Asian American Studies Chair Marlon Hom
as a resource. Hallum
stated that this was a 30-unit degree program with five modules.
She said that CRAC felt that the degree was well conceived and
strong in all the curricular design areas necessary to meet the
needs of students and the community.

Kelley questioned why this was not a consent item. Hallum
replied that CRAC was concerned about resources that seemed excessive
in view of the resources available to the University. She stated
that Hom had revised the resource section subsequent to CRAC questions
and recommendations. Hom responded that the resources were
asked for because the Department is already impacted due to heavy
G.E. enrollment. He said that in setting up an M.A. program, adjustments
had to be made in the Department and additional resource needs
were inevitable. The current faculty/student ratio in the Asian
American Studies Department is 1/40. Overall, the ratio for the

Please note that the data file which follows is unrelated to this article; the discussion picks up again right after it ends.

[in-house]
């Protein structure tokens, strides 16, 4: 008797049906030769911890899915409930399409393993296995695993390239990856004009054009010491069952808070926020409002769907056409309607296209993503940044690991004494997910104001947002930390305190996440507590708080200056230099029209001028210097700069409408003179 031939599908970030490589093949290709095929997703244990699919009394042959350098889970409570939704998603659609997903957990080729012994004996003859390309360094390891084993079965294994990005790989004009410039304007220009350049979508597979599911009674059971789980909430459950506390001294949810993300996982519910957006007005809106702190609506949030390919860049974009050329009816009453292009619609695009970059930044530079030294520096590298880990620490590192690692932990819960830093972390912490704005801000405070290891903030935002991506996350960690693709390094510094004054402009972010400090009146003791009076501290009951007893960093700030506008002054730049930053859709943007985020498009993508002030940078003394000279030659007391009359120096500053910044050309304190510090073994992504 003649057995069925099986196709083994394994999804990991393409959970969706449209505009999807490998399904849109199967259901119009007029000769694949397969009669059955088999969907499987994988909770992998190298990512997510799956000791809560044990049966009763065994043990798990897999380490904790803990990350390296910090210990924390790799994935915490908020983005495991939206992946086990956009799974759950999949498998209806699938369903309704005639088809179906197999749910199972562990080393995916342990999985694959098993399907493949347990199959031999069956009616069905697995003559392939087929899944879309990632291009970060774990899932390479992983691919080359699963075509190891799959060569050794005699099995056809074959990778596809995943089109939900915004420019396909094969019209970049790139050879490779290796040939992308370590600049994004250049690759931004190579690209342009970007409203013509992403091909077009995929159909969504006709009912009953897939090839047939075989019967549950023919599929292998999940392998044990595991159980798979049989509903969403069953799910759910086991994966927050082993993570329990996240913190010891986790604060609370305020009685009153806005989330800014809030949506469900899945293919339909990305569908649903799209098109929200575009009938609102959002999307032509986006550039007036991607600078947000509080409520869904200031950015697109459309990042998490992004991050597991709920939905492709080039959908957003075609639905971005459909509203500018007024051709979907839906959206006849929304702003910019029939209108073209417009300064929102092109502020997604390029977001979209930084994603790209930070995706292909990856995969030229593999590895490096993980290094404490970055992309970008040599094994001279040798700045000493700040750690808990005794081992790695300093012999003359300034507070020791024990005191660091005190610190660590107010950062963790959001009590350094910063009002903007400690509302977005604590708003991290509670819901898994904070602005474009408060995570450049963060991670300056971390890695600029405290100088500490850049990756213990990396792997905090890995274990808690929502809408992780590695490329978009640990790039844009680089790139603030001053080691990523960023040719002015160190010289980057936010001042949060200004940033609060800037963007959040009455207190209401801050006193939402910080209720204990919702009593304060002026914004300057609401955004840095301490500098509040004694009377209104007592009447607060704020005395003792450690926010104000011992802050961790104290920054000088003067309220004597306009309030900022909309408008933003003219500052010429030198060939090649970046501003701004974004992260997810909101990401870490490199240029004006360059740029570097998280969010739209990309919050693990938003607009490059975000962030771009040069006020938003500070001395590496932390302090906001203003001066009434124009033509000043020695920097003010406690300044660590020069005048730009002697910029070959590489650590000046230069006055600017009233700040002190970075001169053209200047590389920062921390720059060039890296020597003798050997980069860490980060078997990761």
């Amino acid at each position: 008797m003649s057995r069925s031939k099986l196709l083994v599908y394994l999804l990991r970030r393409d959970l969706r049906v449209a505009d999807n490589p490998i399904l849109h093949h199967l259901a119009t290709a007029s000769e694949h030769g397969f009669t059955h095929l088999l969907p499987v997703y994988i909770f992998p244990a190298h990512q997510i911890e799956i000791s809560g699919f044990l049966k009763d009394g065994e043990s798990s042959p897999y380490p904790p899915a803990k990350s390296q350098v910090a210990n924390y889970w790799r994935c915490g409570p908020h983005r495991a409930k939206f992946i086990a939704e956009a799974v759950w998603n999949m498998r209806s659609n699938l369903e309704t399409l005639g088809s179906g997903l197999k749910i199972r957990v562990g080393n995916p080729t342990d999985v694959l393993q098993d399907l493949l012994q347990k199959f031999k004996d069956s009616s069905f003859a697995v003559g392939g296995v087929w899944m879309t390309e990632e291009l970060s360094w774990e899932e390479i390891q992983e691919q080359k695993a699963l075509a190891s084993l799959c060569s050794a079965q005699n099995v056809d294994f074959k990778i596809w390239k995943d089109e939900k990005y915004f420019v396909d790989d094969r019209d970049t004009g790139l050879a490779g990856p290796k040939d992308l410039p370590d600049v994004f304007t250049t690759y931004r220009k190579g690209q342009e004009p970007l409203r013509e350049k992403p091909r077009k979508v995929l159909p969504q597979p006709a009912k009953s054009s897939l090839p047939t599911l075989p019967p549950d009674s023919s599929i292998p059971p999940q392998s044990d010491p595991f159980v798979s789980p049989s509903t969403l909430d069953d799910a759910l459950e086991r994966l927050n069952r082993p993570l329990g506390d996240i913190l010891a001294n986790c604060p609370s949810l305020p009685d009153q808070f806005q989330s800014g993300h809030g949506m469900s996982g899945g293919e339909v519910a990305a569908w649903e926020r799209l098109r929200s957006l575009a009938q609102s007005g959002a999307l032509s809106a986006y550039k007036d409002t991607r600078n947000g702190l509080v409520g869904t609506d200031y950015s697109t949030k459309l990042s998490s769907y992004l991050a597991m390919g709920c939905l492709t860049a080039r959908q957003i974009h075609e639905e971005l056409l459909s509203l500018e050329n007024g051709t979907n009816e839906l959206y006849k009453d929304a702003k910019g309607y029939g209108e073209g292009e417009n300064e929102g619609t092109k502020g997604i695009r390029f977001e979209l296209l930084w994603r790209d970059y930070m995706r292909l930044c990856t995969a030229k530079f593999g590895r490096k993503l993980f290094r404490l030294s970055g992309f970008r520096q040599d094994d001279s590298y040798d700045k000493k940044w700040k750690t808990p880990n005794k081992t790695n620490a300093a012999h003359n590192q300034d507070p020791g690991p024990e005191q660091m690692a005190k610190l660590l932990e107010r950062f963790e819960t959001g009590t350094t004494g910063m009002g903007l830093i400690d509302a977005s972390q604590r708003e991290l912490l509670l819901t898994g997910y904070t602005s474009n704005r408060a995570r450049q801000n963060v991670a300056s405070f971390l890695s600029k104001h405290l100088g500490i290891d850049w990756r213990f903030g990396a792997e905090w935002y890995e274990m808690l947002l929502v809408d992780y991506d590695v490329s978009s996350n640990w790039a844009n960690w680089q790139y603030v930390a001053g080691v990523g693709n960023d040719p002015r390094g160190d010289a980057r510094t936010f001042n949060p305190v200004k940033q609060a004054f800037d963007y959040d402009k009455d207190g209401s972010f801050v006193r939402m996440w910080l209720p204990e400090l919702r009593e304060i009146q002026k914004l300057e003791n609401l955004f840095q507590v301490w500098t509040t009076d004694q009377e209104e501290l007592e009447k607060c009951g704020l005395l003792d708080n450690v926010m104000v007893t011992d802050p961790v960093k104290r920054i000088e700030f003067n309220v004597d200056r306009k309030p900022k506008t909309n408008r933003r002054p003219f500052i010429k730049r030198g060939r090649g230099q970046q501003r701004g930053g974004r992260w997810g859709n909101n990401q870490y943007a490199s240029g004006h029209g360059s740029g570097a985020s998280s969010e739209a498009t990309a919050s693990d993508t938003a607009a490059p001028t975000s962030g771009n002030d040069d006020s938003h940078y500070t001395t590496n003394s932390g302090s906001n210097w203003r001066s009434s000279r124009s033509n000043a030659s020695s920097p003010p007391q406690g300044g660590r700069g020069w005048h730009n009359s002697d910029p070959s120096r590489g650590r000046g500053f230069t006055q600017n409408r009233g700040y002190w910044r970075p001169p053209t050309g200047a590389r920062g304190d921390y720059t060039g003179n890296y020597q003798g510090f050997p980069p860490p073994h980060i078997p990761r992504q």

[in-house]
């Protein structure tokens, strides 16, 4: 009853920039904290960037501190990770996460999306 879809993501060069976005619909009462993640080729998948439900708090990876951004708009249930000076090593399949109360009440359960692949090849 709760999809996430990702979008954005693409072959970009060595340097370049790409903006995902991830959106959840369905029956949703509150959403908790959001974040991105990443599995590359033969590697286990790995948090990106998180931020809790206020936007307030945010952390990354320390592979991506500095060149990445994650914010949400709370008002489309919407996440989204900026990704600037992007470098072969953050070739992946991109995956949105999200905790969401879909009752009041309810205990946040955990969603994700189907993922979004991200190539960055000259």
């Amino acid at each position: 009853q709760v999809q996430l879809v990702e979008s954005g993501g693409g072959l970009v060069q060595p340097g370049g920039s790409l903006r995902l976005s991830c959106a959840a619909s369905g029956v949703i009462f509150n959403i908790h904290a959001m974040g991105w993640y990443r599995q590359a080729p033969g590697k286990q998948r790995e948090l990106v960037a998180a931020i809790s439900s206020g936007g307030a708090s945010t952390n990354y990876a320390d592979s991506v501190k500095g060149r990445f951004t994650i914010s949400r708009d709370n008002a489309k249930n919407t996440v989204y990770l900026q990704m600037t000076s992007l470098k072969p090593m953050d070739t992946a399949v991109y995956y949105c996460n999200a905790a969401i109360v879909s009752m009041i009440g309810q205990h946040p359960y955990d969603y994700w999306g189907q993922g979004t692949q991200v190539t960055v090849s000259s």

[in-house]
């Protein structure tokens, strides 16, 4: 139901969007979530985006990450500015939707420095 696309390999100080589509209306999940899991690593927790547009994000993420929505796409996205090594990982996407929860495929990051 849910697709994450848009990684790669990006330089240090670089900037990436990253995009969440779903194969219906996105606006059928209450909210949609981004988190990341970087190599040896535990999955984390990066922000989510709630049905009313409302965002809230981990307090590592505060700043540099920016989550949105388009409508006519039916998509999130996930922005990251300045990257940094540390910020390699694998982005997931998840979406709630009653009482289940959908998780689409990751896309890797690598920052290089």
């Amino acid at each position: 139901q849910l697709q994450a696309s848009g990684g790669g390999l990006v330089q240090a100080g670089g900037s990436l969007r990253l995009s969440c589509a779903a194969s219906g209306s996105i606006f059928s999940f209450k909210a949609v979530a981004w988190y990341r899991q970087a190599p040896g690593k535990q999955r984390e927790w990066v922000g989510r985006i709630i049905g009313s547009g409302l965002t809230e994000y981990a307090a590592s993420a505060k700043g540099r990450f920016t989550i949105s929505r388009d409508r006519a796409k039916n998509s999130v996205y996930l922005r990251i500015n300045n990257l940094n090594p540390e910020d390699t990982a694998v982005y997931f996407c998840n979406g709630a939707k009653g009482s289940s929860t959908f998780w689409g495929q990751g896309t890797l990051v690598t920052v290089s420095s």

University is less than 1/30. He said that the department expects
the University to provide equitable resources comparable to other
graduate programs so that they may present a sound graduate program
and advising.

Banerjee asked if CRAC had met about the resource issue
since the revisions had been made. Hallum replied that
CRAC had not, since the revisions were considered to be minor.
CRAC felt that the curriculum is very strong and also felt that
the resource demands themselves were not excessive. Hallum reiterated
that CRAC questioned whether the demands could be met in the context
of the current University financial situation.

Matson asked, if the proposal passed, what are the potential